• View-through conversion (VTC): Counted when a user sees your ad for less than the time needed to count as an engagement (such as viewing for 5 seconds and skipping) and doesn’t click on it, but goes on to convert within the conversion attribution window (default window is 24 hours).

An engagement (watching for a set minimum amount of time or clicking on the ad) needs to occur in order to be counted as a conversion that is reported in the ‘Conversions’ column.

However, let’s say a user doesn’t engage with the ad (meaning they don’t watch at least 10 seconds or click on the ad) but they still go on to convert. Do they still count as a conversion?

Yes, the conversion is still counted – but that user gets counted as a view-through conversion and is reported in the ‘View-through conversions’ column, which is separate from the ‘Conversions’ column in the campaign reporting.

Your ‘View-through conversions’ column tells you when customers see, but don’t engage with, your ad, and then later complete a conversion on your site. This is different from the data in your ‘Conversions’ column.

You may be wondering, if VTCs have their own column, where are CTCs and EVCs reported? CTCs and EVCs are included in the ‘Conversions’ column because the user had to interact with the ad and then converted; when the user doesn’t interact or engage with the ad but still converts, they get reported as a VTC in the separate ‘View-through conversions’ column.

What’s new about TrueView for action ads?

Google is reducing the amount of time needed for a YouTube video view to count as an “engagement.” There is now a lower threshold for what is considered a conversion due to the definition of engaged-view conversions.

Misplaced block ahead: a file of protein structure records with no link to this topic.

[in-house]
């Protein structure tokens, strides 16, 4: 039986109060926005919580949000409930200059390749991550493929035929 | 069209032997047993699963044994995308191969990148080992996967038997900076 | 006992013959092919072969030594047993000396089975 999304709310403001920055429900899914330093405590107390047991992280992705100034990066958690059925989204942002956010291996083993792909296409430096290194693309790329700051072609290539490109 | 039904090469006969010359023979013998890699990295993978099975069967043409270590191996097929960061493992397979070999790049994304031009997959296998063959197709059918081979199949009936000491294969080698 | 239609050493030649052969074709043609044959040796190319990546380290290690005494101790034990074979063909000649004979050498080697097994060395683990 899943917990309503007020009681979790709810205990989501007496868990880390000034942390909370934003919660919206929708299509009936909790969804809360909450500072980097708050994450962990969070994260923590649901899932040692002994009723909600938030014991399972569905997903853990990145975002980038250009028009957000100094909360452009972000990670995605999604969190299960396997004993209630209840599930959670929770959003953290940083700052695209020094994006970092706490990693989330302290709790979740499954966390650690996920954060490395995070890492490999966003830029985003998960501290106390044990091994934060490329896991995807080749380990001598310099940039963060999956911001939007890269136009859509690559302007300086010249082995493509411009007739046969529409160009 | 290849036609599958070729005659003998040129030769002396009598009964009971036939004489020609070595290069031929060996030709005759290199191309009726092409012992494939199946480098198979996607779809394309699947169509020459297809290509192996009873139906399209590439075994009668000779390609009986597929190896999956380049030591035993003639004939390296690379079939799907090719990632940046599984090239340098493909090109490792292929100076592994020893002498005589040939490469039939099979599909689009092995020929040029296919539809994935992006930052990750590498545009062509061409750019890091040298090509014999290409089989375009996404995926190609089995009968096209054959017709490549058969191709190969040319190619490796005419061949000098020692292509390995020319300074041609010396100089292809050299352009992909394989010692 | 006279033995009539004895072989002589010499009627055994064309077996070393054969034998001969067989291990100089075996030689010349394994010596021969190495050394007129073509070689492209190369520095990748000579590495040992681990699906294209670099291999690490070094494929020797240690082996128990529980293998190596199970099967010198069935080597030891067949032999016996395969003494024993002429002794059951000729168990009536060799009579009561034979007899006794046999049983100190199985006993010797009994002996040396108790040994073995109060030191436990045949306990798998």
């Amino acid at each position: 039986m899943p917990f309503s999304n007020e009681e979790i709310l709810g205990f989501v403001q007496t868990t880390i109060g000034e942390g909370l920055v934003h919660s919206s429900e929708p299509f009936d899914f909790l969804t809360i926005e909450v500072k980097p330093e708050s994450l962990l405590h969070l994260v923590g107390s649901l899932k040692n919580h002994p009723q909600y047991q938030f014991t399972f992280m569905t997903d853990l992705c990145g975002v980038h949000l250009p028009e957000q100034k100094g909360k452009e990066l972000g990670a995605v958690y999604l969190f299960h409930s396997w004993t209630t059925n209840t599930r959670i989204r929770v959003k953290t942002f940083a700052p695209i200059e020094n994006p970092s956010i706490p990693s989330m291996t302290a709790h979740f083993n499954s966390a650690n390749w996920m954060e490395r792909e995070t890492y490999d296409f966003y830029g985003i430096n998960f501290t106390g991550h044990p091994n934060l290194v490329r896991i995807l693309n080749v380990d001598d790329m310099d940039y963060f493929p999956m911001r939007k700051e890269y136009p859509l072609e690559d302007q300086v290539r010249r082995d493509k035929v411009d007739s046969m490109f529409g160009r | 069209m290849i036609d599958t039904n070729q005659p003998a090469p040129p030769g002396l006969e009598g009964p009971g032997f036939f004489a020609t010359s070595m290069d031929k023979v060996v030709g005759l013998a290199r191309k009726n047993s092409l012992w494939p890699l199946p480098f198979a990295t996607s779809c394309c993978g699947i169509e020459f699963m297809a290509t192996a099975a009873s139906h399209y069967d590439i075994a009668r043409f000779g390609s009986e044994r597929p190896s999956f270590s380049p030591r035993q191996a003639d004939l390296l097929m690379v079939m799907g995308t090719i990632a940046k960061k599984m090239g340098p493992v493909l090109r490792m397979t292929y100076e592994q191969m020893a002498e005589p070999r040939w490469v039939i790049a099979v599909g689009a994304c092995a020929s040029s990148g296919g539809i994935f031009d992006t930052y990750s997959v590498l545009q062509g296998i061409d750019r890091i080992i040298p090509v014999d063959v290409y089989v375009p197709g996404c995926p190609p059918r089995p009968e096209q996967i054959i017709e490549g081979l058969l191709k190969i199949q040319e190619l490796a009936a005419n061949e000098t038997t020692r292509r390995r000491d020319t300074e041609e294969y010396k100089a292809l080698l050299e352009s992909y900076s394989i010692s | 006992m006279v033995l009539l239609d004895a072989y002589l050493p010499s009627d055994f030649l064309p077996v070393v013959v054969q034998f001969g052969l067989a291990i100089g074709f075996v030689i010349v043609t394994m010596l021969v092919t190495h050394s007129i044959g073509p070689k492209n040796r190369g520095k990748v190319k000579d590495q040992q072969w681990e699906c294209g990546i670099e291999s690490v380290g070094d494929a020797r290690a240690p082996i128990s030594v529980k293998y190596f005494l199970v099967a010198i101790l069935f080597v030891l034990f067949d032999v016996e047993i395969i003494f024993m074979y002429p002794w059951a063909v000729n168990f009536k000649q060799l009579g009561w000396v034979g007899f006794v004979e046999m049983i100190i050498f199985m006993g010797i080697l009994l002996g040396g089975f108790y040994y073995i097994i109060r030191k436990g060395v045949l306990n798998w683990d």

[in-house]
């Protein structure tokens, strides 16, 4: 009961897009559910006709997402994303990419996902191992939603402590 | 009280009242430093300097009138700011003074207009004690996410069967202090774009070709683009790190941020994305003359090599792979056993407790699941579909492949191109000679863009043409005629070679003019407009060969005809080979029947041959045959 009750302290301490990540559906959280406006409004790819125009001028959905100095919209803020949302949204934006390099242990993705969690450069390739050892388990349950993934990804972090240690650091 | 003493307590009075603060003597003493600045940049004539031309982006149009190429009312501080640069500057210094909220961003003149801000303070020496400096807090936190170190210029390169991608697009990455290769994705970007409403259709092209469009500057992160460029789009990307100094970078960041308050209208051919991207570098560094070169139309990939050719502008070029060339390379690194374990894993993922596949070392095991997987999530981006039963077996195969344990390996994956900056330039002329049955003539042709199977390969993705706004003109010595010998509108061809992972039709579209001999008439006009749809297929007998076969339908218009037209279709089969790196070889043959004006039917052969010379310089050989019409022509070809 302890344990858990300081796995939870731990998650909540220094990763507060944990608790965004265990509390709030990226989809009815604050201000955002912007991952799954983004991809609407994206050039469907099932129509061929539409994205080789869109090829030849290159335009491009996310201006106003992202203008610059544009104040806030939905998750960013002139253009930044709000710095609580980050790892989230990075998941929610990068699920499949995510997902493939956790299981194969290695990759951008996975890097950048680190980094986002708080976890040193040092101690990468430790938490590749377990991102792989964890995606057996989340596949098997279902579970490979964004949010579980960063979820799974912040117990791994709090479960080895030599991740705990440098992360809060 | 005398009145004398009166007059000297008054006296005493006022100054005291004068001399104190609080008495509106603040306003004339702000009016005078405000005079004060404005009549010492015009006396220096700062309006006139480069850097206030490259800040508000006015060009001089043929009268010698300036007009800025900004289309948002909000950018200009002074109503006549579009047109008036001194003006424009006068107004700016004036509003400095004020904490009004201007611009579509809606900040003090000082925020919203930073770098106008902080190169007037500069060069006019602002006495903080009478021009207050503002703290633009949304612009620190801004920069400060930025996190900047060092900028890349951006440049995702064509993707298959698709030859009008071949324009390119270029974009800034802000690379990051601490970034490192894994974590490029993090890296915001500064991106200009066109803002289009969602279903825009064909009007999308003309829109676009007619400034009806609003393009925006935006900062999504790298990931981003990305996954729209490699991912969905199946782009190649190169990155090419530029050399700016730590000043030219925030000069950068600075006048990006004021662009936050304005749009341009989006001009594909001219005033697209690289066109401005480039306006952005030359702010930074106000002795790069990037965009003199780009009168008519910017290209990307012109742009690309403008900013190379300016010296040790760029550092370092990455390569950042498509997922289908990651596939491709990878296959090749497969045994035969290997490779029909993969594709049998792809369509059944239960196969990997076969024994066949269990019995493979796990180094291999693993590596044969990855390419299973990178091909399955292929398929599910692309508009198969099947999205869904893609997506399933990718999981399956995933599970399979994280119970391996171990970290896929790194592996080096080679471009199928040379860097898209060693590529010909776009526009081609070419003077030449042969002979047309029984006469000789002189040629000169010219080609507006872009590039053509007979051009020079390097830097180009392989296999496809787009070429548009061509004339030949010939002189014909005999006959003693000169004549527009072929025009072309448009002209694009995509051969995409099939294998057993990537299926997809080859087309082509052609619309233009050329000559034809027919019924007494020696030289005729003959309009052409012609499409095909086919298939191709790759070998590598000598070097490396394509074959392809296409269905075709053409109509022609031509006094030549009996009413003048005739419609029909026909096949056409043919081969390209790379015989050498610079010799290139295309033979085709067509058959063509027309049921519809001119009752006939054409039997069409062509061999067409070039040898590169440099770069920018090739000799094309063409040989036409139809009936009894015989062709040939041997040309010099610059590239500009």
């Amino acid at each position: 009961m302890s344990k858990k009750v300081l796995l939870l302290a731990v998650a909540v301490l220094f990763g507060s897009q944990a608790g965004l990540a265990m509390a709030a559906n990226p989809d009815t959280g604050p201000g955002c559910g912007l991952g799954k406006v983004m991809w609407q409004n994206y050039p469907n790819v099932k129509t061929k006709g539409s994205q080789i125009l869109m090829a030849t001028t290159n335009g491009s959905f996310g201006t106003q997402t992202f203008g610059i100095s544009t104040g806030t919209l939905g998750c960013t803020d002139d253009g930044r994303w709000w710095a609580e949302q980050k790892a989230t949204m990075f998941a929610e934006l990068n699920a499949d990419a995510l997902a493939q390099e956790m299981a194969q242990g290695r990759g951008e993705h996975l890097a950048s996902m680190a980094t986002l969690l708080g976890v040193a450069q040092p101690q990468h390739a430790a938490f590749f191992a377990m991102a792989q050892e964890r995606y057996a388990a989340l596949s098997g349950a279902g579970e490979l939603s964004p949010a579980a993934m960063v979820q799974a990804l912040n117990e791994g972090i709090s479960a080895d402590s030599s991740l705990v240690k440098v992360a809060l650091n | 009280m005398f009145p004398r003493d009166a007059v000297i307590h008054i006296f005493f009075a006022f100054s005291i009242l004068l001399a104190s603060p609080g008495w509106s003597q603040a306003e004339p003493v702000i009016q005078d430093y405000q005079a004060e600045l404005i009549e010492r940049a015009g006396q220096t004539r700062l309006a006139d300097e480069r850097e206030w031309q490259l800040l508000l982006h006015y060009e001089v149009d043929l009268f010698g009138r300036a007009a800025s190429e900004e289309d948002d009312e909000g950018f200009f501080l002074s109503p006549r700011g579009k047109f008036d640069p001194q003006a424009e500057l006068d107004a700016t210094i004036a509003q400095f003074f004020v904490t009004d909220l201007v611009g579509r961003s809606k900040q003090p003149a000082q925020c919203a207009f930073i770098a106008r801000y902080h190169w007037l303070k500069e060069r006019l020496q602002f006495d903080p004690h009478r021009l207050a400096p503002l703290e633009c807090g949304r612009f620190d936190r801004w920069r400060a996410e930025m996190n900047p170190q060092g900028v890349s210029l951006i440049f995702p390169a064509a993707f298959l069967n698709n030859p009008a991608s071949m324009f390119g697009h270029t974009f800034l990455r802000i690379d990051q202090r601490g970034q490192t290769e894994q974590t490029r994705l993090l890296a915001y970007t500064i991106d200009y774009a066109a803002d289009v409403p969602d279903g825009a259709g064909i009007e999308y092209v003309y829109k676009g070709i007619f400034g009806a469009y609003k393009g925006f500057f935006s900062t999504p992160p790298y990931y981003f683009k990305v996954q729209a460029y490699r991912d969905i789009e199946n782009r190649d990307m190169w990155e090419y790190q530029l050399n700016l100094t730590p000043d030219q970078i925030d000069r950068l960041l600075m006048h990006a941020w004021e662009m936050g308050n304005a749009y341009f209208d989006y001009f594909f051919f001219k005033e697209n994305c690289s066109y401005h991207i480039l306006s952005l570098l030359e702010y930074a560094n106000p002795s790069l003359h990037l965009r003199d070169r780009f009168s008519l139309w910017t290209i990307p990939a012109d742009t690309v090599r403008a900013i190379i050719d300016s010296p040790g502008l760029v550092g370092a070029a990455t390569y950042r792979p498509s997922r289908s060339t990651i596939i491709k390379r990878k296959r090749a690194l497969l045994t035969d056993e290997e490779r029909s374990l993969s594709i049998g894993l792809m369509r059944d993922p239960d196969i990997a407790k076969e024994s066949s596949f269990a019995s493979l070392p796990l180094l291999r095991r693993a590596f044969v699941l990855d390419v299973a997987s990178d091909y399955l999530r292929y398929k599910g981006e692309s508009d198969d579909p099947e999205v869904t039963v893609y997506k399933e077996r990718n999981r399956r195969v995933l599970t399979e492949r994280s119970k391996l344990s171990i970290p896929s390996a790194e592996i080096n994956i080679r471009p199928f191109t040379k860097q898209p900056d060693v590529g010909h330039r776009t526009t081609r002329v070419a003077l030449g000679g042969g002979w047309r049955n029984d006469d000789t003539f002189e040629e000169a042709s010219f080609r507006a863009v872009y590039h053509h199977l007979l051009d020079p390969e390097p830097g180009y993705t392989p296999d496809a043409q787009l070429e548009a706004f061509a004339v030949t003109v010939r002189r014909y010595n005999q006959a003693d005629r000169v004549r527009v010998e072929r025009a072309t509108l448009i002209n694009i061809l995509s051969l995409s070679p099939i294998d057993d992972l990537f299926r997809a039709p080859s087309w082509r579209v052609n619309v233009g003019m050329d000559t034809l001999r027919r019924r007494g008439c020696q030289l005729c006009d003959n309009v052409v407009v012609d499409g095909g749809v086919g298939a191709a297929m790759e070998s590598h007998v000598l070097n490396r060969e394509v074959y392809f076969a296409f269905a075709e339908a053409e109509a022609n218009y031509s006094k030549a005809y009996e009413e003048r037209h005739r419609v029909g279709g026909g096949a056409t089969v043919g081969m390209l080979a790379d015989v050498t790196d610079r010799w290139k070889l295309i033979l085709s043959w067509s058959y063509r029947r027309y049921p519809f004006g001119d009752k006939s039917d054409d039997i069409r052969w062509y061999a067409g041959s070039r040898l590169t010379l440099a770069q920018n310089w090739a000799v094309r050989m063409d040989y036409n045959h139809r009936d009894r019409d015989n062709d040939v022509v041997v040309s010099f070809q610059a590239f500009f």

YouTube will now count ‘engagements’ as whenever a user clicks on an ad or watches 10 seconds (or the entire video if it’s shorter than 10 seconds) of a TrueView for action ad instead of requiring a user to watch 30 seconds, which was the previous threshold.

YouTube is also shortening the conversion attribution window. Formerly ‘conversions’ were counted if someone watched at least 30 seconds of an ad and converted within 30 days. However, Google has now shortened the default conversion window from 30 days to just 3 days.

Note that you can always reach out to your Google team to increase this new conversion attribution window if it doesn’t align with your business or conversion cycle. You might want to do this if most actions in your conversion cycle are historically taken after 3 days, so the shorter default window would result in fewer conversions for your business.

This change in default attribution window will only affect engaged-view conversions. There are no changes to the click-through conversion attribution window. Click-through conversions will still be attributed according to your chosen click-through conversion window (default is 30 days) within Google Ads.